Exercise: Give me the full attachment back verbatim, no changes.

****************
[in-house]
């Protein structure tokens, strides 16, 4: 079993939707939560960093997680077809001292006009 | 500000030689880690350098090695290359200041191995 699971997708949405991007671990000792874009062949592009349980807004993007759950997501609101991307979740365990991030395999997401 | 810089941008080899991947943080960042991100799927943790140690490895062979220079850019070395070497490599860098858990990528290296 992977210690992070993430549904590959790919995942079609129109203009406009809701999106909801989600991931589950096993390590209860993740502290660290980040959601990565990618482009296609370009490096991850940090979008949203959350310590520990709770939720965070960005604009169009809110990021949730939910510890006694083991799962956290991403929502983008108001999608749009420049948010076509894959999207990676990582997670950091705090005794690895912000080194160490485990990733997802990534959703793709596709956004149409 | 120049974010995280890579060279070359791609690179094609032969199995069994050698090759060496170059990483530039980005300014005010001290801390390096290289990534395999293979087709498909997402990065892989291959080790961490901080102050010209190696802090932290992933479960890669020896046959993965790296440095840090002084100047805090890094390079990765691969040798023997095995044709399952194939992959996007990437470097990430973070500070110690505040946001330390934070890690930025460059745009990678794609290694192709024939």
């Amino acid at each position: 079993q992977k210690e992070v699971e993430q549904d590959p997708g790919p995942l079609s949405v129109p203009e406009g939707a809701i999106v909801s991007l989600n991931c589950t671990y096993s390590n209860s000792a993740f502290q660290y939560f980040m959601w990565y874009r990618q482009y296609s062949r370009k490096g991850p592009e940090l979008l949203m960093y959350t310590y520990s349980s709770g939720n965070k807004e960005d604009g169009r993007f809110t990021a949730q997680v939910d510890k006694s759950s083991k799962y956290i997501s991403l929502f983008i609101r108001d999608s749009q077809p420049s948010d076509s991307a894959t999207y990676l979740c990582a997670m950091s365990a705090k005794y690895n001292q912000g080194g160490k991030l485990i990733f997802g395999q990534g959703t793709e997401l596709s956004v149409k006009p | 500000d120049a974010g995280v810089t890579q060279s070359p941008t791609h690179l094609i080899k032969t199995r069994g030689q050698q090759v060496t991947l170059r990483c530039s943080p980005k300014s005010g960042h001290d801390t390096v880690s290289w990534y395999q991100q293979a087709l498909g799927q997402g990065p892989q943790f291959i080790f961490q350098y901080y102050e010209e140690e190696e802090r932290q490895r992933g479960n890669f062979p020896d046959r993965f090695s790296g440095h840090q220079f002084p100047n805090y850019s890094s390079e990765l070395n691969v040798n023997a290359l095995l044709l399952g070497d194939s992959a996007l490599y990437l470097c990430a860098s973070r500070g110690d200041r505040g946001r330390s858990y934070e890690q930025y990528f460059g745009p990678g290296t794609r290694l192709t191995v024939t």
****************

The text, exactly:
[in-house]
């Protein structure tokens, strides 16, 4: 079993939707939560960093997680077809001292006009 | 500000030689880690350098090695290359200041191995 699971997708949405991007671990000792874009062949592009349980807004993007759950997501609101991307979740365990991030395999997401 | 810089941008080899991947943080960042991100799927943790140690490895062979220079850019070395070497490599860098858990990528290296 992977210690992070993430549904590959790919995942079609129109203009406009809701999106909801989600991931589950096993390590209860993740502290660290980040959601990565990618482009296609370009490096991850940090979008949203959350310590520990709770939720965070960005604009169009809110990021949730939910510890006694083991799962956290991403929502983008108001999608749009420049948010076509894959999207990676990582997670950091705090005794690895912000080194160490485990990733997802990534959703793709596709956004149409 | 120049974010995280890579060279070359791609690179094609032969199995069994050698090759060496170059990483530039980005300014005010001290801390390096290289990534395999293979087709498909997402990065892989291959080790961490901080102050010209190696802090932290992933479960890669020896046959993965790296440095840090002084100047805090890094390079990765691969040798023997095995044709399952194939992959996007990437470097990430973070500070110690505040946001330390934070890690930025460059745009990678794609290694192709024939």
């Amino acid at each position: 079993q992977k210690e992070v699971e993430q549904d590959p997708g790919p995942l079609s949405v129109p203009e406009g939707a809701i999106v909801s991007l989600n991931c589950t671990y096993s390590n209860s000792a993740f502290q660290y939560f980040m959601w990565y874009r990618q482009y296609s062949r370009k490096g991850p592009e940090l979008l949203m960093y959350t310590y520990s349980s709770g939720n965070k807004e960005d604009g169009r993007f809110t990021a949730q997680v939910d510890k006694s759950s083991k799962y956290i997501s991403l929502f983008i609101r108001d999608s749009q077809p420049s948010d076509s991307a894959t999207y990676l979740c990582a997670m950091s365990a705090k005794y690895n001292q912000g080194g160490k991030l485990i990733f997802g395999q990534g959703t793709e997401l596709s956004v149409k006009p | 500000d120049a974010g995280v810089t890579q060279s070359p941008t791609h690179l094609i080899k032969t199995r069994g030689q050698q090759v060496t991947l170059r990483c530039s943080p980005k300014s005010g960042h001290d801390t390096v880690s290289w990534y395999q991100q293979a087709l498909g799927q997402g990065p892989q943790f291959i080790f961490q350098y901080y102050e010209e140690e190696e802090r932290q490895r992933g479960n890669f062979p020896d046959r993965f090695s790296g440095h840090q220079f002084p100047n805090y850019s890094s390079e990765l070395n691969v040798n023997a290359l095995l044709l399952g070497d194939s992959a996007l490599y990437l470097c990430a860098s973070r500070g110690d200041r505040g946001r330390s858990y934070e890690q930025y990528f460059g745009p990678g290296t794609r290694l192709t191995v024939t």